Pierre-Ambroise François Choderlos de Laclos (lah-kloh) was born into a family of Spanish descent that inherited a title from an attendant to Louis XIV. Although his relatives were financial administrators, Laclos chose a military career and entered the La Fère Academy in 1759. By the time of graduation in 1763 he held the position of second lieutenant; in a span of fifteen years he was unable to advance beyond the rank of second captain during a time of relative peace in Europe.
While stationed in Grenoble between 1769 and 1775, Laclos apparently met several society figures who contributed to the formation of the principal characters in Les Liaisons dangereuses. The psychology behind this work is derived from Laclos’s reworking of Samuel Richardson’s History of Clarissa Harlowe (1748) and Jean-Jacques Rousseau’s The New Héloïse (1761)—epistolary novels renowned for intense passion, social realism, and elevated language. As a military commander, Laclos was in a unique position to view the game of seduction as a series of maneuvers and strategies. Based on his political choices during the French Revolution, it is reasonable to conclude that Laclos meant to hold a mirror to the French ancien régime society of the 1770’s, noted for its excessive promiscuity, nefarious scheming, cynical worldliness, and blatant hypocrisy.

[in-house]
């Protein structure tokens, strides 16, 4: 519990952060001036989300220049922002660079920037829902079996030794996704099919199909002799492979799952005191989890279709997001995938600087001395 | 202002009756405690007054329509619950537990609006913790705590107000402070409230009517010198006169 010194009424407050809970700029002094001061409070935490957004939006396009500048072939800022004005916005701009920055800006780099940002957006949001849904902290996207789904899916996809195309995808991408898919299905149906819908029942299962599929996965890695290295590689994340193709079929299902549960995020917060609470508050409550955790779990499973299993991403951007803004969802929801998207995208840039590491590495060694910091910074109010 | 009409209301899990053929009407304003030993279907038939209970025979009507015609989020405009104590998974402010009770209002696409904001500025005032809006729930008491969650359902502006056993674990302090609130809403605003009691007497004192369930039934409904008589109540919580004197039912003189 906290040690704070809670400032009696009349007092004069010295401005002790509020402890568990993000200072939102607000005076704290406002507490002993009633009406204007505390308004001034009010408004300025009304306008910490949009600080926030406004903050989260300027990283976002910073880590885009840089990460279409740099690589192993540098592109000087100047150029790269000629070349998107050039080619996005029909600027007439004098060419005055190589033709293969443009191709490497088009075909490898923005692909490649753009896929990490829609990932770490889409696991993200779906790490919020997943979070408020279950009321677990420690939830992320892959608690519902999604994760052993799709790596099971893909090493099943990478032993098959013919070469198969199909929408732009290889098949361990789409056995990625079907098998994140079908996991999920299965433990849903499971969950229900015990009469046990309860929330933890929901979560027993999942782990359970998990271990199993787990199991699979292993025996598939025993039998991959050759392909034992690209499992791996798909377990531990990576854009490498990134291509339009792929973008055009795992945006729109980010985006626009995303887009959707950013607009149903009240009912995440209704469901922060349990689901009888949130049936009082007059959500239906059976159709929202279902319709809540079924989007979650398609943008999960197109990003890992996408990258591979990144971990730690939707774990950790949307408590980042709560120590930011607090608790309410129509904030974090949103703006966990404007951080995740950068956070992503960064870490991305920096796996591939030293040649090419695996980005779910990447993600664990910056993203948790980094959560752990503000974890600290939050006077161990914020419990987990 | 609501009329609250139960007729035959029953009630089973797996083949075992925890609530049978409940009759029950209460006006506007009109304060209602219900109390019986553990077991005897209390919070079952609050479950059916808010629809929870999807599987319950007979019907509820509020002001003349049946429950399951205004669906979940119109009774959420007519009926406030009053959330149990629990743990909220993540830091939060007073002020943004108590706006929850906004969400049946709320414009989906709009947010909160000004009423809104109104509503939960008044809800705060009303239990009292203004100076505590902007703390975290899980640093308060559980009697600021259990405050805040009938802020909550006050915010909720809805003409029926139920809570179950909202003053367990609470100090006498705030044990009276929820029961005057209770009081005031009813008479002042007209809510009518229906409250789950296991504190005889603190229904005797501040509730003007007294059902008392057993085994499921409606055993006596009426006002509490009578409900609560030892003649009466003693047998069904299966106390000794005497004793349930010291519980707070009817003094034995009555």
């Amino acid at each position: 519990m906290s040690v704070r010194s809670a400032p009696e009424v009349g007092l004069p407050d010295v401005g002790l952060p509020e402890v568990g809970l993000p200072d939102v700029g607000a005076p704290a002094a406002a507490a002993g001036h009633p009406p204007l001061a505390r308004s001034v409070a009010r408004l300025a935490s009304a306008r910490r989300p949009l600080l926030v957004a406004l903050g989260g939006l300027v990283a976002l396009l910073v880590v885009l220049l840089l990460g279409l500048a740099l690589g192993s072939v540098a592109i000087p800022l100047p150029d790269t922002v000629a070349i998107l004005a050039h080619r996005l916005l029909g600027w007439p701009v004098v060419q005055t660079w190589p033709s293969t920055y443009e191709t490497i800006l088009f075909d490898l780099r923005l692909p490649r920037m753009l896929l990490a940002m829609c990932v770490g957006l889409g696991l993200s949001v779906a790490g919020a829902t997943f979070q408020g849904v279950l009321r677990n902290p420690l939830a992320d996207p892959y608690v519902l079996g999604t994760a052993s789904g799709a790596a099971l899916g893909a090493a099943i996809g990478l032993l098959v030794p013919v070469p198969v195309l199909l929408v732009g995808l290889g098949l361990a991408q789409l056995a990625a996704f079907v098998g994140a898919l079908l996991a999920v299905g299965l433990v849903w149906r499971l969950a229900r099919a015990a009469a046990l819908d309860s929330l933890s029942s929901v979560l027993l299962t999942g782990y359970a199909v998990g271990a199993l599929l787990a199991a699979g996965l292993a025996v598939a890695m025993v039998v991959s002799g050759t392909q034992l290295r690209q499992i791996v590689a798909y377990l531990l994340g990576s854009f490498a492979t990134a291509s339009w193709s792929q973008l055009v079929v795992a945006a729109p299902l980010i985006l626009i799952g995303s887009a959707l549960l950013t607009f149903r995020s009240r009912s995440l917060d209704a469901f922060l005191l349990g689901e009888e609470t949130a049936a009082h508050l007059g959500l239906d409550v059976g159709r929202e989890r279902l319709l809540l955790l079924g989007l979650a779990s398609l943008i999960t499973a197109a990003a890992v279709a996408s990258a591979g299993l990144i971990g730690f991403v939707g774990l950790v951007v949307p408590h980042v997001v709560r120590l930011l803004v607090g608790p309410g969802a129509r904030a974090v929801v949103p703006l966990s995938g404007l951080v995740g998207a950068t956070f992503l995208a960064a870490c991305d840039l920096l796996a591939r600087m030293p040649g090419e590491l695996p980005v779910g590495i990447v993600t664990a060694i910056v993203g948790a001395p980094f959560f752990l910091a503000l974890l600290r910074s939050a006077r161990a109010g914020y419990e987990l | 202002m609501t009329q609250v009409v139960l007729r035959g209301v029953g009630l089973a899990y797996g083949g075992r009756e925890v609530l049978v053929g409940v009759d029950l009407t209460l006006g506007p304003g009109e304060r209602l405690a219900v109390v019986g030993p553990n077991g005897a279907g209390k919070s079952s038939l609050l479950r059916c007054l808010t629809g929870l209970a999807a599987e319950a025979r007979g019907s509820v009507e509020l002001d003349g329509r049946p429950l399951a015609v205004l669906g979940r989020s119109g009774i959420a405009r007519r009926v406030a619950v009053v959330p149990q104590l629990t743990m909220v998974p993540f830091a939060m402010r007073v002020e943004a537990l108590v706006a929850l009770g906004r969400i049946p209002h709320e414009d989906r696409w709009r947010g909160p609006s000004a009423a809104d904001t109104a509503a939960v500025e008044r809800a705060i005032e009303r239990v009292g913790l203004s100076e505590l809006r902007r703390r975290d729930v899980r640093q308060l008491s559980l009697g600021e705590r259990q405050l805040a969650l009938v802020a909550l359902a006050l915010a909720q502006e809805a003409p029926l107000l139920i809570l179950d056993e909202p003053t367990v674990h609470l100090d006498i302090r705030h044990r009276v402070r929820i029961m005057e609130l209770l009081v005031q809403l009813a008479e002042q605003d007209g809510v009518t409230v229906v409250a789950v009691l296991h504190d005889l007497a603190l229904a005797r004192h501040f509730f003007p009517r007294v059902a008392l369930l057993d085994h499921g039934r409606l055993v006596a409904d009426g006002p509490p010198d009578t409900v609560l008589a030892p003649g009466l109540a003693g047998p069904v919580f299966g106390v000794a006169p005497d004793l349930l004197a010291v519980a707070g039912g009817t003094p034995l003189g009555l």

In the years before the fall of the Bastille, Laclos married (two years after the birth of a son) and served as a secretary to Louis Philippe Joseph, Duke of Orléans, before joining the Jacobin Party in 1790. During the Reign of Terror, he was imprisoned but later released on house arrest. He was reinstated into the army, supported Napoleon, and was subsequently appointed a general of the artillery in 1800. During the Napoleonic Wars he died in Taranto, probably from dysentery. In 1903, a collection of his writings—mostly speeches, treatises, letters, and poems—was published. Les Liaisons dangereuses, popularized in stage and film adaptations, remains a classic representation of diabolical subtlety and Machiavellian subterfuge.